I caught a break in the mad weather we’re having to take a few pics of the garden and a short film of the Ladies Who Lay, who were looking quite bedraggled this morning. Being down in Hobart, I think we haven’t had as bad a time of it as friends up north or on the east coast. Nevertheless, the tropical low that’s torn down the eastern seaboard of Australia has left it’s mark here too. The rain gauge was overflowing and my water tanks are (thankfully) filling again, but normally free draining areas are starting to pool, particularly in the chicken’s run. I’m also worried about the rhubarb bed as the crown’s are overdue to be lifted and divided. But as the changing weather patterns keep telling me, it will be what it will be and we’ll cope with it 🙂

Italian Purple Savoy Cabbages with baby weeds!

Italian Purple Savoy Cabbages

Further to my post last night, some of these photos will give you an idea of how much things have grown in the last month. Especially the weeds! It’s hard to imagine I had most of the beds clear three weeks ago, but with the mulch it’s fairly easy to remove them and the chickens love the tender new shoots.


Some of the Kale in the foreground, looking to Silverbeet, the remaining Leeks, mini Broccoli and Garlic in the next bed. And thriving weeds!

Also, I checked the new asparagus bed, which I top-dressed with seaweed and aged chicken poo from Cluckingham Palace. I’m thrilled but also slightly disturbed by some of the shoots the bed is still throwing up.


The crazy asparagus bed

Given I’m in Hobart, asparagus should be well and truly dormant by now but these barely six month old crowns are still throwing up new fronds – and some ridiculously big ones too! Since planting them out in March this year when it was still very dry (and abnormally warm), the plants have thrived. To get an idea of how much growth they’ve put on have a look at them here.

The rabbits being mostly sheltered from the north easterlies are doing fine and I suspect wondering what I’m fussing about – they are getting more than their usual ration of greens at the moment because of all the sudden growth. I should point out too that after consecutive days of frost last week, yesterday and today have been very mild. I was out in my wet weather gear and sweltering!

I’ll leave you with my lovely little hens, who are still laying enough eggs for my needs despite a statewide shortage of free range eggs ❤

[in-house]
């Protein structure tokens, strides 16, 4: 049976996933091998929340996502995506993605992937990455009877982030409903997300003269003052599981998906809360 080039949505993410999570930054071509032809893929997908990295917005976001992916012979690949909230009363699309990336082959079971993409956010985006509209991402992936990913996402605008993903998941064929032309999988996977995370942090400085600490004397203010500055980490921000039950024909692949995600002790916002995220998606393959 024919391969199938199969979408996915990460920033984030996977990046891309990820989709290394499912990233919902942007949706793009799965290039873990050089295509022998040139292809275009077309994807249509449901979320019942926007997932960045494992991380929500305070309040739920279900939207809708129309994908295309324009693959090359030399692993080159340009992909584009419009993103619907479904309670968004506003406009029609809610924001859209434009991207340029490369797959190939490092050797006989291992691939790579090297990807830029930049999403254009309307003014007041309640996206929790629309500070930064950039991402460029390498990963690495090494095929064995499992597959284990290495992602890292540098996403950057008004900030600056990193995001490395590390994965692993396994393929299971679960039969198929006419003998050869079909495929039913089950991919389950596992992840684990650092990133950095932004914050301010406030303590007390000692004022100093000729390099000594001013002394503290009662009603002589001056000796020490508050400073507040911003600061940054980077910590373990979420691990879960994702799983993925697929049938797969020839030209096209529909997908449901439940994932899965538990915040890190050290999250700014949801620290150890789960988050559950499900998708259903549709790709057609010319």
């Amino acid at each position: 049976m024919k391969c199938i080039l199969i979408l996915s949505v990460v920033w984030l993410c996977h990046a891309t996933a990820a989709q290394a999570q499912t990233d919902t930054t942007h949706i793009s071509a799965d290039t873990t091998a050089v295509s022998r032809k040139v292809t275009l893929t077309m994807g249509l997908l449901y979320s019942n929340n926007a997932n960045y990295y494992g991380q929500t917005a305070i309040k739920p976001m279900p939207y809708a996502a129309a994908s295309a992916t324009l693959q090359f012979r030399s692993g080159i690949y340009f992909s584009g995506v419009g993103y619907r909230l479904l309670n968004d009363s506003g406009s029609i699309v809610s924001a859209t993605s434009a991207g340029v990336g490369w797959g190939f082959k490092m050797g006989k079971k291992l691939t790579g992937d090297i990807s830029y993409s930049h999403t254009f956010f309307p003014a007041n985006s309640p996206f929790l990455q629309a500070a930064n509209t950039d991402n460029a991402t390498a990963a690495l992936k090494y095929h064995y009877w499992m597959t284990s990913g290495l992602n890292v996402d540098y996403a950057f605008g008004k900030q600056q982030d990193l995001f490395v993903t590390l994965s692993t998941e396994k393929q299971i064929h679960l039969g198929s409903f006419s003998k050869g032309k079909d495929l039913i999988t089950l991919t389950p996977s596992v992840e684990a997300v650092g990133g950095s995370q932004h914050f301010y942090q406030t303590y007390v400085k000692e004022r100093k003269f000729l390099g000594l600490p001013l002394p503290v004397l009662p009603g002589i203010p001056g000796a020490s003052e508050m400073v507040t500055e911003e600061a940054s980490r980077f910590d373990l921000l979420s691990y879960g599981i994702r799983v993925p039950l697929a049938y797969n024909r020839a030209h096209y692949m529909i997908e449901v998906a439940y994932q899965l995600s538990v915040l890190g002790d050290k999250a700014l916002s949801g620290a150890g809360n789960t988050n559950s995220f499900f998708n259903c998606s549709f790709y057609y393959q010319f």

My heart goes out to all the folks who are inundated across not only Tasmania but the entire east coast of Australia, as well as France, Germany and parts of the US. Wherever you are on this beautiful planet, take care ❤

Back to the Future Garden

Amidst all the bunny porn I’ve been posting lately (a friend’s description – not mine!) there’s been other things happening.
Up until yesterday’s rain, the weather was lovely and warm. The Basil is starting to take off in the greenhouse and I’ve been trying to pot up a few more each day to increase the crop.
On the balcony garden, which is primarily a winter salad garden, I’ve started sorting out the planter boxes and I’m thinking baby carrots along with the usual mustard greens and Coriander for the summer and autumn.
Also I gathered a large amount of Kale pods to dry. This much maligned vegetable is one of my favourites, as well as being one of the hardiest plants for my climate. Finely shredded, it’s the mainstay of my winter salads and stir fries, and the flavour is definitely improved by a good frost. My favourite variety is the Italian Black Lacinato but I grow Russian Red in the backyard too for the tender new leaves and Broccoli-like heads – the chickens get plenty of it too!
Collecting seed can be tricky as Brassicas cross pollinate easily but it’s worth the extra effort for the satisfaction of growing your own. It’s an investment in the garden of the future.
Wherever you are, have a great day in your garden 😀